PORTLAND, OR (KOIN) – The 45-year-old man accused of shooting a Gladstone Police sergeant and then taking a woman hostage at a Subway location has a lengthy criminal record and federal prosecutors have fought to describe him as an “armed career criminal.”
Jeffrey Carl Giddings is being held under watch at Legacy Emanuel Medical Center after he was shot by SWAT officers. The Gladstone Police Department says Giddings suffered a non-life-threatening injury as a result of being shot.
According to court documents, prosecutors in Klamath County have filed nearly 30 separate cases against Giddings between 1994-2012. Most of the charges were for property crime and drug-related offenses.
In February 2012, federal prosecutors set their sights on Giddings, and he was indicted with one count of unlawful transportation of firearms.
In court documents, Giddings told federal investigators that his criminal history was due mostly to his drug addiction. “He admitted using methamphetamine, marijuana, cocaine, and heroin,” according to federal court documents.
Giddings has spent most of the past 20 years in and out of prison. Records show that in 2012, a pre-sentencing report conducted by federal authorities found 23 convictions dating back to 1991.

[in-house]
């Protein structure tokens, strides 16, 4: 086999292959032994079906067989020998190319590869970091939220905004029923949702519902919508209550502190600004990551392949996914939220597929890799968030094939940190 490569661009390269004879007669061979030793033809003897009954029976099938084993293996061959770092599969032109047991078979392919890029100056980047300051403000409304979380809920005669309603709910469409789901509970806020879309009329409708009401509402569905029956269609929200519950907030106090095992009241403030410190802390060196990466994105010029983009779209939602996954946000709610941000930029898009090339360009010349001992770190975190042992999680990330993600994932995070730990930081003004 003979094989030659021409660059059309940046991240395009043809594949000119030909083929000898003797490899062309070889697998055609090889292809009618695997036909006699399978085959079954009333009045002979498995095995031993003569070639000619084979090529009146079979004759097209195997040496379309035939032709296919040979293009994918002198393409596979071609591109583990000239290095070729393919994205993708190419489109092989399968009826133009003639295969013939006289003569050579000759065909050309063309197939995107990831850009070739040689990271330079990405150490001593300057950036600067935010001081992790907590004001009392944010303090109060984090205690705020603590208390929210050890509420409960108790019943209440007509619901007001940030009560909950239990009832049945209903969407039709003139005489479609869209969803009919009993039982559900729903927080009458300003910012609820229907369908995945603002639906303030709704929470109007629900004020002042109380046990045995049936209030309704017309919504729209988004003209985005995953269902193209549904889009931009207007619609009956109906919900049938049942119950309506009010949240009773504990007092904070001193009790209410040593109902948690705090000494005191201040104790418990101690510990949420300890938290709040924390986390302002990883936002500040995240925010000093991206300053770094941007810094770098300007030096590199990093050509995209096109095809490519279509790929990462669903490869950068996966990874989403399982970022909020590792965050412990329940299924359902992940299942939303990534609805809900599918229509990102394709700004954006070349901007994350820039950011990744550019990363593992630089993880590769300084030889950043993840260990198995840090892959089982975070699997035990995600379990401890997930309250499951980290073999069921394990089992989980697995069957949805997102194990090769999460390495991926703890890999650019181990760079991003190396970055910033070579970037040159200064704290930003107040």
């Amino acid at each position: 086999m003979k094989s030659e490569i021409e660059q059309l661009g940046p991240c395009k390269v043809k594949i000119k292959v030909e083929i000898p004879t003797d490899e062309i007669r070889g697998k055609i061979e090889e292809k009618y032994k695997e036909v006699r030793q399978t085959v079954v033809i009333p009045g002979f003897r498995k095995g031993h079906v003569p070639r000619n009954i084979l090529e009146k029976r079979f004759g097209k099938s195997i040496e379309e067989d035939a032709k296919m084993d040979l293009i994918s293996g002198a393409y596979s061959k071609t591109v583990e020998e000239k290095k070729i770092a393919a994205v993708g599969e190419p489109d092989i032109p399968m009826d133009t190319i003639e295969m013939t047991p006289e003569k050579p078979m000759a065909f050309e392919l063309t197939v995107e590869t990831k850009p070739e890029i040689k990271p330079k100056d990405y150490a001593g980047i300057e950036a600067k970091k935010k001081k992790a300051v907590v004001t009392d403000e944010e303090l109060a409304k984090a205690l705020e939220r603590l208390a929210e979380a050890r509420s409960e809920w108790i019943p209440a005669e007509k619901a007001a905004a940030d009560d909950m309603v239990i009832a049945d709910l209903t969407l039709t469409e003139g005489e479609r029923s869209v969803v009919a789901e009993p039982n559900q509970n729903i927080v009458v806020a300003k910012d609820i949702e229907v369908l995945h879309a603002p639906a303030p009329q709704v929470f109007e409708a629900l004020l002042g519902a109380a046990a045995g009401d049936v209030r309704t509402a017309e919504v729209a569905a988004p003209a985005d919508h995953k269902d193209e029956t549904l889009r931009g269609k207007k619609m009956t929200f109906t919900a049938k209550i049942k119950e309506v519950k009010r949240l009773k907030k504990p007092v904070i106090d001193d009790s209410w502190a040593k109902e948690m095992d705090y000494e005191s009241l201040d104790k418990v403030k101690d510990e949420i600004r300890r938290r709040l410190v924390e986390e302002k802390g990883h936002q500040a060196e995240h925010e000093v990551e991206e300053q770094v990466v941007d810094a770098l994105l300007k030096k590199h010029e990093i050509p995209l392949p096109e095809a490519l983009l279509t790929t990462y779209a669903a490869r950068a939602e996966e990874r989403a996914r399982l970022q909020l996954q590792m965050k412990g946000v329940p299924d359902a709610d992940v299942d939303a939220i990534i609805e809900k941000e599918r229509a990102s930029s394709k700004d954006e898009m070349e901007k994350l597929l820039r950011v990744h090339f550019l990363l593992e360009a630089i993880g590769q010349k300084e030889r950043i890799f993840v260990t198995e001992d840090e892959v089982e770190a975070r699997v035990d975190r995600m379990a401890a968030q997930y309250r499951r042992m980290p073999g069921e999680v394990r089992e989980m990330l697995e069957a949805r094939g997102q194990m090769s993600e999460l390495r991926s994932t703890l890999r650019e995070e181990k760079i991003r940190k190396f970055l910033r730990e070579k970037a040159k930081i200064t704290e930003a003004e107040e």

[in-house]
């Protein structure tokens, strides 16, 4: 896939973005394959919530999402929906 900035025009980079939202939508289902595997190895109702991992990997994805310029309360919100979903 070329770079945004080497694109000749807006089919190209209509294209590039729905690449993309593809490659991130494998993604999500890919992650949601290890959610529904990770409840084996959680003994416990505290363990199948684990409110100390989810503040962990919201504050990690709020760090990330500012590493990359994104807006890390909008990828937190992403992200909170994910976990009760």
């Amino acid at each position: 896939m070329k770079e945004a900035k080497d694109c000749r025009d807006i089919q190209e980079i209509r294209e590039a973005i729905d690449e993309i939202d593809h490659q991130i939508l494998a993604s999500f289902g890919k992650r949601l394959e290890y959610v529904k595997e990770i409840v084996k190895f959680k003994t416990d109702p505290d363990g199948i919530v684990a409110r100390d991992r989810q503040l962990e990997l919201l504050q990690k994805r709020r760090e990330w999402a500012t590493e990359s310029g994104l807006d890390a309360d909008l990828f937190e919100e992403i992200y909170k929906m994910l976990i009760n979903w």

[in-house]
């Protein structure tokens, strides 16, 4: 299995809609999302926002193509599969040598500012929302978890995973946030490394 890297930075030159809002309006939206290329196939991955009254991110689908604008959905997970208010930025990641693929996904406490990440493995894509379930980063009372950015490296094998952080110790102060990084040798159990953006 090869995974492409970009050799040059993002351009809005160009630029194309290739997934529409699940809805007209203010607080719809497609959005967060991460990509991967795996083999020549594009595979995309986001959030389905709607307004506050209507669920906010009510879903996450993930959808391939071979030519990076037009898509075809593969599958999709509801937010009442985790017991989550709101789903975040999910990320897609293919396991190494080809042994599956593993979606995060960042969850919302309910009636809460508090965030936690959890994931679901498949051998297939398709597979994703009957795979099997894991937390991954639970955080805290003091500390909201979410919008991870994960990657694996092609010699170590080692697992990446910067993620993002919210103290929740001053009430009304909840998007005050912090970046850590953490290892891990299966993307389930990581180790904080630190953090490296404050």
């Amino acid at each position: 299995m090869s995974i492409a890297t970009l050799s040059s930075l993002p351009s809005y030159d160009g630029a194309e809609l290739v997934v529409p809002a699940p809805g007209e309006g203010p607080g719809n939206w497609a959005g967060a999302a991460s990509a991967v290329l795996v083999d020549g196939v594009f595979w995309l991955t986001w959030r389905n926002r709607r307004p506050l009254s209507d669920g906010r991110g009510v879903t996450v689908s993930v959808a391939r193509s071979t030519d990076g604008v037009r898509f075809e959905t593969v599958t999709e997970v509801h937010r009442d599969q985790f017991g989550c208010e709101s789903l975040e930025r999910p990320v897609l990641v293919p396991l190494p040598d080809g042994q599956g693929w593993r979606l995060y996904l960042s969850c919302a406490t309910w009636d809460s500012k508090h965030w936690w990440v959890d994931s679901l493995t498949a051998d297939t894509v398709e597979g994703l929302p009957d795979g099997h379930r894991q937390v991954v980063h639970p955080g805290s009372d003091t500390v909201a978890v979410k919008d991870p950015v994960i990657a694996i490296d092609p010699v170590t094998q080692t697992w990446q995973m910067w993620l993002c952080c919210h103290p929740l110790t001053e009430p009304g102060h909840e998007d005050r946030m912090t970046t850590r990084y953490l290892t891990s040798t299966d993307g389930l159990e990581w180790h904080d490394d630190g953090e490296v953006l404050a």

In a booking photo released by the Multnomah County Sheriff’s Office, Giddings face can be seen covered with tattoos. Phrases like “BMX,” “Aryan Pride,” “1623” and “F*CK THE FEDS” are visible.
By April 2012, Giddings accepted a plea deal and was charged with one count of being a felon in possession of a firearm. He was sentenced in federal court to 15 years in prison, which is what the U.S. Attorney’s Office had sought.
To get that sentence, the U.S. Attorney’s Office argued that Giddings was an “armed career criminal” based upon his felony crimes and drug trafficking offenses.
Giddings was re-sentenced after a panel of federal judges determined that Giddings did not qualify for the federal mandatory minimum sentencing guidelines proscribed under the “armed career criminal” statutes.
The government, though, in court filings, maintained that it believed Giddings did meet the qualifications and asked that he still face the 15 year prison sentence. However, a judge sentenced Giddings to 4-years, 9-months in prison in May 2016.
Had the original sentence of 15 years in prison been upheld, Giddings would not have been released until June 29, 2025.
When Giddings is released from the hospital, he will be booked into the Clackamas County Jail, according to police.